Jim discovered that the Pitts will make a nice inverted spin entry if the stick is held too far forward during a pivot on a hammerhead. The Super D Jim flew previously has a metal prop and needed some forward stick on the pivot to overcome gyroscopic tendencies for the nose to pitch up, but the Pitts has the MT prop and little in the way of gyroscopic force - the same forward stick shoved it right into the inverted spin. The problem was that Jim didn't see it for what it was at first and held it in the spin instead of letting it go - hey, if there's ground in the window I should push to break the stall, right? Well, not in an inverted spin!
Time for a short summary of just how badly one might screw up a maneuver. This is the unknown, the terror factor, the pucker, the thing that scares many out of trying aerobatics...we could bend the plane or worse! What if we can't get out of it, whatever IT might be? Well, we have a saying in acro - don't run out of altitude, airspeed and ideas simultaneously - and since we keep that altitude buffer healthy we have lots of time for airspeed and ideas.
Good news. Botched maneuvers come in three flavors only. That's it. And the plane can be safely flown out of every one of these situations. It just takes training.
Flavor 1. Unintentional Spins
Flavor 2. High speed excursions
Flavor 3. Unintentional tailslides.
There's a place that a new aerobatics pilot reaches somewhere around the mastery of Sportsman maneuvers and botched maneuver recovery training where it dawns on them that they don't really care where they end up anymore. I don't mean that they aren't trying to fly well. I mean that if the maneuver doesn't work out they aren't worried about it at all. They'll just laugh it off and try again, because they really know that whatever happens (pick your flavor above) they can fly out of it just fine.
My first really good I-can't-tell-what-is-happening botched maneuver was an unintentional outside snap (just an inverted spin really) from an outside half-loop, starting inverted and pushing to level upright. At about 30 degrees nose up on the top side, looking out at the horizon to my left because there wasn't anything over the nose yet, I pushed too hard and got an inverted snap roll. Being how I was looking left and not forward at the break I just remember an illogical sequence of Galveston Bay, sky and the Texas City coastline off to one side flashing momentarily into view and disappearing, all the while listening to my instructor laughing in the back seat and saying "ha, you really botched that one!" And I was quite pleased to discover that I wasn't scared. Close the throttle; let go, watch over the nose and try to pick off the yaw...before I could even get on a rudder pedal the plane fell out of the snap and I pulled it back level...and we tried it again with a successful outcome to the half loop on the second try. But it had happened - a spin that I had not intentionally set up and to this day I don't know which way it was going around.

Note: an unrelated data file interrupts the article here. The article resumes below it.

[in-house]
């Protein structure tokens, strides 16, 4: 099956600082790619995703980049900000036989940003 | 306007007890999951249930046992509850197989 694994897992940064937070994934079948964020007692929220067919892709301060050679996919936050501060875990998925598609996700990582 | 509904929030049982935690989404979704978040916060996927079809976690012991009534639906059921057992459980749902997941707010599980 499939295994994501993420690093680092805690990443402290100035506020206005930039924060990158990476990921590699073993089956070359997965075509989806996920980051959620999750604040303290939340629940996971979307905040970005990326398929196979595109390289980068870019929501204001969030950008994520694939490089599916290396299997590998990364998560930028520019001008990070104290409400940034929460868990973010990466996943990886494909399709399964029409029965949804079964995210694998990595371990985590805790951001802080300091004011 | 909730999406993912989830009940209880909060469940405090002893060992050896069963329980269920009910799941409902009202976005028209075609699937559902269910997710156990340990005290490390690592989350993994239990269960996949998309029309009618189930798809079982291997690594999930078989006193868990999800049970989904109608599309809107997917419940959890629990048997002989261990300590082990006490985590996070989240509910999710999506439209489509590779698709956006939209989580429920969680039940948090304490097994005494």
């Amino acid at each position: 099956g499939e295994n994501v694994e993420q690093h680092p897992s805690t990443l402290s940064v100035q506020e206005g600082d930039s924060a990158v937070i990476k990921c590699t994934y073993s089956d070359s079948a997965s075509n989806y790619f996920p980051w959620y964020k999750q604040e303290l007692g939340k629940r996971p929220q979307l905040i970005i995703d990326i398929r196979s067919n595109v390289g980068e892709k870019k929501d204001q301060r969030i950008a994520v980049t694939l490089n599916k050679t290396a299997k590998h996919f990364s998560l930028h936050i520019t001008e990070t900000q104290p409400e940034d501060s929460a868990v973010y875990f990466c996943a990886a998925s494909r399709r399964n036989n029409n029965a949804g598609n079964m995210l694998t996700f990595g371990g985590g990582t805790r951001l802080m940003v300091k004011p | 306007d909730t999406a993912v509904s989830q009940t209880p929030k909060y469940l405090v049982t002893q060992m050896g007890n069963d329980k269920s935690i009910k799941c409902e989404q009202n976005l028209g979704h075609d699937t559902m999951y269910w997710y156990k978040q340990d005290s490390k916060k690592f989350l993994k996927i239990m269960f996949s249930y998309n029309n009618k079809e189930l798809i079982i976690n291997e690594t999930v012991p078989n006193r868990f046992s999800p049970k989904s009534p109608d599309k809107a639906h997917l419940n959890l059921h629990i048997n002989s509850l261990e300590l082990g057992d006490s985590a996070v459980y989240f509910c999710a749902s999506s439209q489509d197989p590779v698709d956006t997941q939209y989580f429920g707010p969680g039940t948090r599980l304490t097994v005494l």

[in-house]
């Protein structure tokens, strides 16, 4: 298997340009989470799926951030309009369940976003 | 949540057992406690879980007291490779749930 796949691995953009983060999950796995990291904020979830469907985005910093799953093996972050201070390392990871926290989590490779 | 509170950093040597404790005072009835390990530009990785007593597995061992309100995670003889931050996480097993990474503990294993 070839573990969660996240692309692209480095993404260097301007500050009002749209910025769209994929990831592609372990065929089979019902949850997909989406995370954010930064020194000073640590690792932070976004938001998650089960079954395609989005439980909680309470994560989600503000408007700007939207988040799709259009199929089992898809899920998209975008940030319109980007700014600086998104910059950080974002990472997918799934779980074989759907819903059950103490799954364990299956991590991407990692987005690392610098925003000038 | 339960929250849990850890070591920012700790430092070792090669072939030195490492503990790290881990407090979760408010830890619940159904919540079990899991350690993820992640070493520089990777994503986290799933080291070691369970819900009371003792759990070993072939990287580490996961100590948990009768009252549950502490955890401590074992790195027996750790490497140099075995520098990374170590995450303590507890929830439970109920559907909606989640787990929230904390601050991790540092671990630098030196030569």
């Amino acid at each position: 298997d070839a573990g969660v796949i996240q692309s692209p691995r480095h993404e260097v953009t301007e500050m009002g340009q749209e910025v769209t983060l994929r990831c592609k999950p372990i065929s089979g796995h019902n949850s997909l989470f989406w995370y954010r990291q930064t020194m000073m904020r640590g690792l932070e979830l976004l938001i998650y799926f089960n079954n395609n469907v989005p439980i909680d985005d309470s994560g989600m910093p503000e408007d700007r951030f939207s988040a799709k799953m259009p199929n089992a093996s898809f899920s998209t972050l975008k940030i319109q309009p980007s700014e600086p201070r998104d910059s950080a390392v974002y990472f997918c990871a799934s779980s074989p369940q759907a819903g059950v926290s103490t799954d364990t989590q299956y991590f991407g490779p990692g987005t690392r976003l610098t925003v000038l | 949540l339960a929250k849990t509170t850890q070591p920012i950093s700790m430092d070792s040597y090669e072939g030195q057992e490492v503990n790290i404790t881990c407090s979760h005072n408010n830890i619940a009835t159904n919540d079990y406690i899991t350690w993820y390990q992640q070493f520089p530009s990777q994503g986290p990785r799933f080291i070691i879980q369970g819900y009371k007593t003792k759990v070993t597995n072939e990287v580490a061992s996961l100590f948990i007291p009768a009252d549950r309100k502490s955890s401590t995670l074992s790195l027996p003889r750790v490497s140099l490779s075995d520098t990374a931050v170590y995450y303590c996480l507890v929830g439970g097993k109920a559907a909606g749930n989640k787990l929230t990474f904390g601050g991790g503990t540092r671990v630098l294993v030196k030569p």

So here's the short version of botched maneuver recovery:
Unintentional spins. Good news - while you might be getting dizzy, the aircraft could care less. It isn't going very fast as the spin is preventing much in the way of any increase in speed. You won't bend anything while you are spinning as long as you avoid hitting the ground before recovery.